Keep archaeological survey
The University of Kentucky has announced it is discontinuing the Kentucky Archaeological Survey. In a March 7 article in the Herald-Leader, the university said it was doing away with the survey and 12 jobs associated with it. In a time when history, science, reading and mathematics are so undervalued and athletics is elevated, it’s understandable how this decision was made. Athletics entertains us while the liberal arts and sciences enlightens us. The university chose the former. Our community has benefited immensely from the archaeological research done by the survey, stemming from the work done on our Adena Mounds during the late 1930s. Present day pre-construction surveys tell us much about our state’s history as far back as the Adena period, dating back some 2,000 years. I would ask the dean of the department and the president of the university to reconsider the value of this survey to the university and the state as a whole.
Miles Hoskins, president, Montgomery County Historical Society, Mt. Sterling
Take a cue from Kansas
Last month, the Kansas Supreme Court ruled that the state’s constitution protects “the right to control one’s own body, to assert bodily integrity, and to exercise self-determination. This right allows a woman to make her own decisions regarding her body, health, family formation, and family life – decisions that can include whether to continue a pregnancy.”
The previous Republican governor tried to destroy the state Supreme Court as he and his GOP legislature forced Kansas down a black hole, especially when it came to public education.
Gov. Matt Bevin and his supermajority white male Republican legislators passed several anti-abortion bills on top of older ones so they can be first in line to kill Roe v. Wade in Sen. Mitch McConnell’s packed, ultra-conservative Supreme Court.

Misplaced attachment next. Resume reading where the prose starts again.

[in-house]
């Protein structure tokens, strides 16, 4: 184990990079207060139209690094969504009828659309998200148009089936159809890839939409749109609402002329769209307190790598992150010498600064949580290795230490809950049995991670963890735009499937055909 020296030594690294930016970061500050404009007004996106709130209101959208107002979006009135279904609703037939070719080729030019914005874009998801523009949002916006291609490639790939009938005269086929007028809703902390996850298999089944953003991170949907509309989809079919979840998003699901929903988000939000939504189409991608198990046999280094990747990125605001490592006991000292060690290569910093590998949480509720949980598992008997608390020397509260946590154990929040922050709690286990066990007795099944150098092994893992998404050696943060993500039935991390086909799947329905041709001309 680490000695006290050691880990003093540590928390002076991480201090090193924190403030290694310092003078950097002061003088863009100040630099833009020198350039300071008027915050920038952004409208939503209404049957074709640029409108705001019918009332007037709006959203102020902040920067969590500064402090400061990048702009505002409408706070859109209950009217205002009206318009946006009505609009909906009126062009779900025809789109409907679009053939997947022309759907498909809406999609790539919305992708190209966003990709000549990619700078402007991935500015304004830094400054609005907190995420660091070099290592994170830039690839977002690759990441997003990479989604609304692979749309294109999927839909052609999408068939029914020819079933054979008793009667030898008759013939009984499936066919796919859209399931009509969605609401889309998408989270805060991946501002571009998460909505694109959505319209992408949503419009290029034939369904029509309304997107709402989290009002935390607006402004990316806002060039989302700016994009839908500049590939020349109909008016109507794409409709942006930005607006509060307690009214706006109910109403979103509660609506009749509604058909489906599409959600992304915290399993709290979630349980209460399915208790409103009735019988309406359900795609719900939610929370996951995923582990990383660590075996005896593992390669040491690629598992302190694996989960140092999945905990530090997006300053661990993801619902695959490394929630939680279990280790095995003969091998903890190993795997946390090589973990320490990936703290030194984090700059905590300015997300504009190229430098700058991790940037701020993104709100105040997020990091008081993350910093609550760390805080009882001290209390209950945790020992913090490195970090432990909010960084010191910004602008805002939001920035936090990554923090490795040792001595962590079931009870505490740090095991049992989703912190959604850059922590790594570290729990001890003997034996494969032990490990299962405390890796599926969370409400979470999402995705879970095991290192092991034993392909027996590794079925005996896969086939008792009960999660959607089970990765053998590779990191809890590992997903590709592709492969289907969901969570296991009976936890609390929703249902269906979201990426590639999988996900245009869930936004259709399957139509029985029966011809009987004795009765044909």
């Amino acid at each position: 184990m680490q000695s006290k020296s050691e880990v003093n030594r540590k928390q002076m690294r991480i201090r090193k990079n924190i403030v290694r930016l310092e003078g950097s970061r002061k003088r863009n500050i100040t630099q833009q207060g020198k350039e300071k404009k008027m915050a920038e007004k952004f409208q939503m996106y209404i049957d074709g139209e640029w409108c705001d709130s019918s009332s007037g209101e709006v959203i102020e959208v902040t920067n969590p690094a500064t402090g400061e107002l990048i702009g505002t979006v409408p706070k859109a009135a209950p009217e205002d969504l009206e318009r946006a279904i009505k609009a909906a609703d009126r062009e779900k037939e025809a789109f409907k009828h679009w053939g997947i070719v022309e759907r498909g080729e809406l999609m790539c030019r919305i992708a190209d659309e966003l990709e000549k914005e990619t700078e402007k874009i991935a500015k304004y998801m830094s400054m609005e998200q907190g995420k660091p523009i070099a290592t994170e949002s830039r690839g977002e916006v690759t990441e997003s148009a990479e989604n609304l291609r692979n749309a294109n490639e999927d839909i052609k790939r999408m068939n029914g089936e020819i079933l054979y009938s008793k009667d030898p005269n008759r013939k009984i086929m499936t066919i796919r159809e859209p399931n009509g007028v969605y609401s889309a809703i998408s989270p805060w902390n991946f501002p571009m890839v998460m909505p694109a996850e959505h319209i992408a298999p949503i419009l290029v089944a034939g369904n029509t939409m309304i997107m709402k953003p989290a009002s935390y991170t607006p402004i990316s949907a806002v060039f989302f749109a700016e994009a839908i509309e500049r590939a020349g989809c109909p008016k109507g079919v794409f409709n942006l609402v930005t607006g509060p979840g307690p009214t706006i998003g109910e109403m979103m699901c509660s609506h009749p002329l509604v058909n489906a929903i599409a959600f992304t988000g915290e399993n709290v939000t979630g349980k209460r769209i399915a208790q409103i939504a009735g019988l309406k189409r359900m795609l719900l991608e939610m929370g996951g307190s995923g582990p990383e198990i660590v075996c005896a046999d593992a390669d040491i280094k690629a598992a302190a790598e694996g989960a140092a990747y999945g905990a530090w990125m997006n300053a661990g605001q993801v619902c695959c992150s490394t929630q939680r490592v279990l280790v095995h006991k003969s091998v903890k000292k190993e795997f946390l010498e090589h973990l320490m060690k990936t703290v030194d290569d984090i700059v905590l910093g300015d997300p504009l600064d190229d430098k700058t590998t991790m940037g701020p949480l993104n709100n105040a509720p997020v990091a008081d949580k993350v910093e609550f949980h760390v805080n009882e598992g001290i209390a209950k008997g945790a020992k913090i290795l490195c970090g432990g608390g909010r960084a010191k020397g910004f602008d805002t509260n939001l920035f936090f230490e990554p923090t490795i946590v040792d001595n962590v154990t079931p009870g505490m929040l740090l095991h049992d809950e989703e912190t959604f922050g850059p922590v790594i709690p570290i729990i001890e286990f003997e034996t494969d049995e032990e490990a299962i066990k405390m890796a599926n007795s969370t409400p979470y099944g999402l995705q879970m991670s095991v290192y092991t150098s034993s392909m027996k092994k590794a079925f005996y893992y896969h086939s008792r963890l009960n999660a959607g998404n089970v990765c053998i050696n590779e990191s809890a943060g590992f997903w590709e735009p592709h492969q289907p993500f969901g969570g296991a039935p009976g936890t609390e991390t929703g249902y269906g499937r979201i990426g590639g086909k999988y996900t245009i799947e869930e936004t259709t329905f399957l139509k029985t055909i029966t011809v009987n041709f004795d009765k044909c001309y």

This term Kansans elected a female Democratic governor and a woman for Congress so diverse that Native American is only one of many attributes.
Kentucky voters, the upcoming gubernatorial election is your chance to better the other “K” basketball state by ousting Bevin faster than Kansans did his equivalent.
Ramona Rush, Lexington
Lack of respect
R-E-S-P-E-C-T is what Aretha Franklin sang about, and it’s certainly what we could use a lot more of in our world today. While attending a pro-life rally earlier this year in Frankfort, I and many others were greeted by a large crowd of teachers, there speaking up for their own issues. The teachers were extremely disrespectful to those of us participating in our rally. The noise and clamor were incessant.
But the lack of respect only intensified when pro-life Gov. Matt Bevin took time from his busy schedule to address a crowd eager to hear from him. Jeers and ugliness spewed from the teachers. One has to wonder where so many children develop such a lack of respect for authority figures, as the teachers showed so little respect.
Perhaps it’s time to think seriously about where the radicals are trying to take this country. Perhaps it’s time for some folks to reconsider the political party with whom they choose to affiliate. Perhaps it’s time to treat human life as it should be treated —with R-E-S-P-E-C-T.
Dennis Stafford, Morehead
Green New Deal the real deal
The Green New Deal would bloom and grow for the prosperity of our children and grandchildren if only the ultra-partisan politicians would stay away from it. The basic idea is a revival of a long American tradition that goes back to Alexander Hamilton and includes Henry Clay’s famous “American System.” These visionaries understood that our country would need a strong manufacturing policy to keep up with the advancing technology and the stronger competition from other counties. So, Green New Deal innovators working today for think-tanks and other NGOs want to develop a digital-age industrial policy that unites industry and government behind new technologies that would make energy cheap, and thereby make our manufacturing industries stronger. This is the real Green New Deal. Ever since trickle-down economic policies were implemented during the 1980s, we have neglected manufacturing. We stopped making things and, even worse, we stopped investing the business of making things. Now, the new technologies are offering us the means to restart.
Tom Louderback, Louisville